The estimation results obtained via the fixed-effects estimator by controlling for individual time effects are shown in column (4) of Table 5. Compared to the results reported in column (1) after the inclusion of time effects, the GDP sum and the similarity in market size variables are no longer statistically significant. The only statistically significant explanatory variable, but only at the 10% level, is now the difference in capital to labor ratios, which displays a negative sign.

Subsequently, in column (5) of Table 5, we show the estimation results obtained via the random-effects estimator by controlling for individual time effects. However, in this case, none of the explanatory variables is statistically significant, while the Hausman test with the

Finally, in column (6) of Table 5, we report the estimation results obtained via the random-effects estimator by controlling for individual time effects. In this case, the only statistically significant explanatory variable, but only at the 10% level, is now the distance variable, which displays a negative sign. Hence, the estimates obtained for the sub-sample consisting of the post-accession years show that the KC model does not contribute to the better understanding of FDI determinants compared to the simple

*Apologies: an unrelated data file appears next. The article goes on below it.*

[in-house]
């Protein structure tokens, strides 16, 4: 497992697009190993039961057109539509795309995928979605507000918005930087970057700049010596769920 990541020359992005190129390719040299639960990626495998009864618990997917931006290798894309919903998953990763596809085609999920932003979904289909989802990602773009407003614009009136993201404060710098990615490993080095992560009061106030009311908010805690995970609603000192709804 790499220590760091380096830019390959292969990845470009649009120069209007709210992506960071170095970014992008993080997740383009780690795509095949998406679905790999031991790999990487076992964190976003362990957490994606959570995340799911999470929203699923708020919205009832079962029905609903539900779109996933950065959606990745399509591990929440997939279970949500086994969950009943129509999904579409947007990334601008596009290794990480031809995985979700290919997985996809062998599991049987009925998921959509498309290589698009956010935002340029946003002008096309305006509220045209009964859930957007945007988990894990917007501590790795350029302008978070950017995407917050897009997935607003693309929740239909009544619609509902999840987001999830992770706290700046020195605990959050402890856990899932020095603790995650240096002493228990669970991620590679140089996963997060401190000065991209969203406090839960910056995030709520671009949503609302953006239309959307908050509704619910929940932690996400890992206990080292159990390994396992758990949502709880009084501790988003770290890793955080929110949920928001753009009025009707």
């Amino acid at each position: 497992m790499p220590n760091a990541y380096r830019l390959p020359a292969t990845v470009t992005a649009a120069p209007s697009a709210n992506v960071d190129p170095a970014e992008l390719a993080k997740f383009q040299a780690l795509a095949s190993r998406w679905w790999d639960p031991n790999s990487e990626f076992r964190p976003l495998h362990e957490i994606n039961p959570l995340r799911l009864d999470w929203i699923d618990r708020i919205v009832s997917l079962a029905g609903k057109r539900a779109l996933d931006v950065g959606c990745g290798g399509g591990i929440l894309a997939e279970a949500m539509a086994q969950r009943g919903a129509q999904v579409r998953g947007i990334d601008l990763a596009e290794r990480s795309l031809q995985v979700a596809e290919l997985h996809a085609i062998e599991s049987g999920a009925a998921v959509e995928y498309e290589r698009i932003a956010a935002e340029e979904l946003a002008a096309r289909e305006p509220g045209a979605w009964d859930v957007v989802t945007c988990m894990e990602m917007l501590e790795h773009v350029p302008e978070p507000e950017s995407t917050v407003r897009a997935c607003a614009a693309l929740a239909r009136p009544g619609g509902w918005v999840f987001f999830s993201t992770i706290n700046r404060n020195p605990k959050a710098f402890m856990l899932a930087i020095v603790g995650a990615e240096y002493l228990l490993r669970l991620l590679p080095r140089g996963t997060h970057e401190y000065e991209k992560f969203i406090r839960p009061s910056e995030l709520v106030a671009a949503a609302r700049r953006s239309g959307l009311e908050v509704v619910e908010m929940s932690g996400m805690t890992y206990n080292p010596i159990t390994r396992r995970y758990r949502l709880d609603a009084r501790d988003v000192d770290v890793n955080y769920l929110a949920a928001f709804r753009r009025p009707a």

This study used the panel data analysis to examine empirically the horizontal and vertical reasons for FDI from the old EU-15 member states in Poland during the period 1996–2015. The estimated specification of the empirical model was derived from the modified KC model with two types of capital: human and physical, in which both horizontally and vertically integrated multinational firms could coexist in equilibrium. The assembled empirical evidence pointed to the horizontal rather than the vertical motive as the main reason for FDI in Poland. However, the modified KC model does not seem to explain the cross-country pattern of inward FDI in Poland better than the traditional ad hoc gravity model that relates bilateral FDI only to GDPs of investment partners and distance between them.